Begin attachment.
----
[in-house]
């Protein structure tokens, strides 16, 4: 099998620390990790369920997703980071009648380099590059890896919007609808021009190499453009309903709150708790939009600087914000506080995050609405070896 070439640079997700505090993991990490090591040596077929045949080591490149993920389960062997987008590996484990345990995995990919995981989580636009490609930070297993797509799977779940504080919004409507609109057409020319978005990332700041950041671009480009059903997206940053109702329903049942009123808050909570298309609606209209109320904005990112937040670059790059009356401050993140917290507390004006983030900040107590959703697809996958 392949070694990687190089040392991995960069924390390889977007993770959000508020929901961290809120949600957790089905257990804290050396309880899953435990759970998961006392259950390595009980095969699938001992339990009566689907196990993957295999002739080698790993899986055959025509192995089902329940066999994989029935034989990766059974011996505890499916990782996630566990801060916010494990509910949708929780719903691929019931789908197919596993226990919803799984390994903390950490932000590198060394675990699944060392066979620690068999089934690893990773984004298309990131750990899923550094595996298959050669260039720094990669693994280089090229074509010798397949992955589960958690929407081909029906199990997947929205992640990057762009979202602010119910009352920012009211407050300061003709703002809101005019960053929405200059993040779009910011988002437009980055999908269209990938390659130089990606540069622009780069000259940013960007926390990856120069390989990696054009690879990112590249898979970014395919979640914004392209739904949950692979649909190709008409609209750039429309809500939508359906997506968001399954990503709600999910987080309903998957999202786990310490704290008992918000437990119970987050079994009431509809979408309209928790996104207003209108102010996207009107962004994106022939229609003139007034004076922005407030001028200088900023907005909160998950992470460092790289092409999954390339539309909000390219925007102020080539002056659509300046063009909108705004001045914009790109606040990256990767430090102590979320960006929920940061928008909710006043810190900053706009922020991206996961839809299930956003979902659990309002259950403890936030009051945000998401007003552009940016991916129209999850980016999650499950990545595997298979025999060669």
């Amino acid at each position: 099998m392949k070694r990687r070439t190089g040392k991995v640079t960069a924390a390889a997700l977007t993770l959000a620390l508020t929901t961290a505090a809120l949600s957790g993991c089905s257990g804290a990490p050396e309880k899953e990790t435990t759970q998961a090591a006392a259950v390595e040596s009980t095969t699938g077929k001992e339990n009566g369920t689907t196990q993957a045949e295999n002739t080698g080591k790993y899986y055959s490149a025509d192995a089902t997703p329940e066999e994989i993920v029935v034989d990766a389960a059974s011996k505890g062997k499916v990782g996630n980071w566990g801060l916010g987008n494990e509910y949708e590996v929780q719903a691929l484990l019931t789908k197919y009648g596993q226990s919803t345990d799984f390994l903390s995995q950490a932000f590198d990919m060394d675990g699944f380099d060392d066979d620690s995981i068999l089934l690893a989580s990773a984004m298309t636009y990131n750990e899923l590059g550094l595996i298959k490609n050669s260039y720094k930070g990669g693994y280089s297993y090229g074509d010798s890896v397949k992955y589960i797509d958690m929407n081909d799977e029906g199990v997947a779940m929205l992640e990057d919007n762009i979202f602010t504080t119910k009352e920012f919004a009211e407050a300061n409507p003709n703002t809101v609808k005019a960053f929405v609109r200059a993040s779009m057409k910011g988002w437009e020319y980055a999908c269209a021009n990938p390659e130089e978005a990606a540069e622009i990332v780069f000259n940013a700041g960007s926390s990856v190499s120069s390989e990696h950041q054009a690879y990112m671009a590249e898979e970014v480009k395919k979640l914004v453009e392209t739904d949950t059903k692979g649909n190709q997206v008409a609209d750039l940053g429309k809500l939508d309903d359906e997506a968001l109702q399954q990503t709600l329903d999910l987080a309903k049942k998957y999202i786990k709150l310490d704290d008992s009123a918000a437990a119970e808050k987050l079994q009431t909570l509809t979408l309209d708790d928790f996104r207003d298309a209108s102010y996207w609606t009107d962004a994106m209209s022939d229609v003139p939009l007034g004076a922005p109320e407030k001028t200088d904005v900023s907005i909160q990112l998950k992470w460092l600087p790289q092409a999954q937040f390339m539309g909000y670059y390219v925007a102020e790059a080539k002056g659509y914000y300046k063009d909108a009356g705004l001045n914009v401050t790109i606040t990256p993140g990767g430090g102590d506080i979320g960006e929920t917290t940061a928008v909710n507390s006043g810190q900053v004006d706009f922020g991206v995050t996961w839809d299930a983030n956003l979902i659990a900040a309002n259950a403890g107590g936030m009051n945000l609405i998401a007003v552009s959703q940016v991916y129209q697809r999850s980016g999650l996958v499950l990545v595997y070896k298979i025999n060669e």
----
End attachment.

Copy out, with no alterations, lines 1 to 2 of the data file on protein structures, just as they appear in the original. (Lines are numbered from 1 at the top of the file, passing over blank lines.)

[in-house]
């Protein structure tokens, strides 16, 4: 099998620390990790369920997703980071009648380099590059890896919007609808021009190499453009309903709150708790939009600087914000506080995050609405070896 070439640079997700505090993991990490090591040596077929045949080591490149993920389960062997987008590996484990345990995995990919995981989580636009490609930070297993797509799977779940504080919004409507609109057409020319978005990332700041950041671009480009059903997206940053109702329903049942009123808050909570298309609606209209109320904005990112937040670059790059009356401050993140917290507390004006983030900040107590959703697809996958 392949070694990687190089040392991995960069924390390889977007993770959000508020929901961290809120949600957790089905257990804290050396309880899953435990759970998961006392259950390595009980095969699938001992339990009566689907196990993957295999002739080698790993899986055959025509192995089902329940066999994989029935034989990766059974011996505890499916990782996630566990801060916010494990509910949708929780719903691929019931789908197919596993226990919803799984390994903390950490932000590198060394675990699944060392066979620690068999089934690893990773984004298309990131750990899923550094595996298959050669260039720094990669693994280089090229074509010798397949992955589960958690929407081909029906199990997947929205992640990057762009979202602010119910009352920012009211407050300061003709703002809101005019960053929405200059993040779009910011988002437009980055999908269209990938390659130089990606540069622009780069000259940013960007926390990856120069390989990696054009690879990112590249898979970014395919979640914004392209739904949950692979649909190709008409609209750039429309809500939508359906997506968001399954990503709600999910987080309903998957999202786990310490704290008992918000437990119970987050079994009431509809979408309209928790996104207003209108102010996207009107962004994106022939229609003139007034004076922005407030001028200088900023907005909160998950992470460092790289092409999954390339539309909000390219925007102020080539002056659509300046063009909108705004001045914009790109606040990256990767430090102590979320960006929920940061928008909710006043810190900053706009922020991206996961839809299930956003979902659990309002259950403890936030009051945000998401007003552009940016991916129209999850980016999650499950990545595997298979025999060669």